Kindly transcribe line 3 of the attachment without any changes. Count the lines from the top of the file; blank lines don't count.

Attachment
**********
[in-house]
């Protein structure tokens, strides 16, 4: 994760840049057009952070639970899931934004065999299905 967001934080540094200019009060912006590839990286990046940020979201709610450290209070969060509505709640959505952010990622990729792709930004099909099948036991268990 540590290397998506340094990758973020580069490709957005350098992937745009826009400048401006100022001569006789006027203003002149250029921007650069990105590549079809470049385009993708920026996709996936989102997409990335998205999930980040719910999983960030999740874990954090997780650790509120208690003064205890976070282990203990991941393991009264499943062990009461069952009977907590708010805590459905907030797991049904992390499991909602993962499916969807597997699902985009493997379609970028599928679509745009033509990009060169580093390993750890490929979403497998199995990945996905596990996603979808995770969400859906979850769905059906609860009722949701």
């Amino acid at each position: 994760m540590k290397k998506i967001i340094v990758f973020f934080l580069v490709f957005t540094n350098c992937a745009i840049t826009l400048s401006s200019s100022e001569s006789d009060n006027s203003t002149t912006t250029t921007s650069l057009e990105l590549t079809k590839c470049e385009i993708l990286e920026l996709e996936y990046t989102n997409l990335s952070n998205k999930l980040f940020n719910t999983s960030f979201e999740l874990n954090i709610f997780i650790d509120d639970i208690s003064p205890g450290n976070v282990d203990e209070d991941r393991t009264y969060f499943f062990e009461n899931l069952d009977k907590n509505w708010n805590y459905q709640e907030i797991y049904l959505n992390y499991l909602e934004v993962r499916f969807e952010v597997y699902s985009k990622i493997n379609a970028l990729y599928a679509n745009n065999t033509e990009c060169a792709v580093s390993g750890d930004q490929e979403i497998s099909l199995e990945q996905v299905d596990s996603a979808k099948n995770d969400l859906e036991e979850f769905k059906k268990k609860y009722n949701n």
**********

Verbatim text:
């Amino acid at each position: 994760m540590k290397k998506i967001i340094v990758f973020f934080l580069v490709f957005t540094n350098c992937a745009i840049t826009l400048s401006s200019s100022e001569s006789d009060n006027s203003t002149t912006t250029t921007s650069l057009e990105l590549t079809k590839c470049e385009i993708l990286e920026l996709e996936y990046t989102n997409l990335s952070n998205k999930l980040f940020n719910t999983s960030f979201e999740l874990n954090i709610f997780i650790d509120d639970i208690s003064p205890g450290n976070v282990d203990e209070d991941r393991t009264y969060f499943f062990e009461n899931l069952d009977k907590n509505w708010n805590y459905q709640e907030i797991y049904l959505n992390y499991l909602e934004v993962r499916f969807e952010v597997y699902s985009k990622i493997n379609a970028l990729y599928a679509n745009n065999t033509e990009c060169a792709v580093s390993g750890d930004q490929e979403i497998s099909l199995e990945q996905v299905d596990s996603a979808k099948n995770d969400l859906e036991e979850f769905k059906k268990k609860y009722n949701n």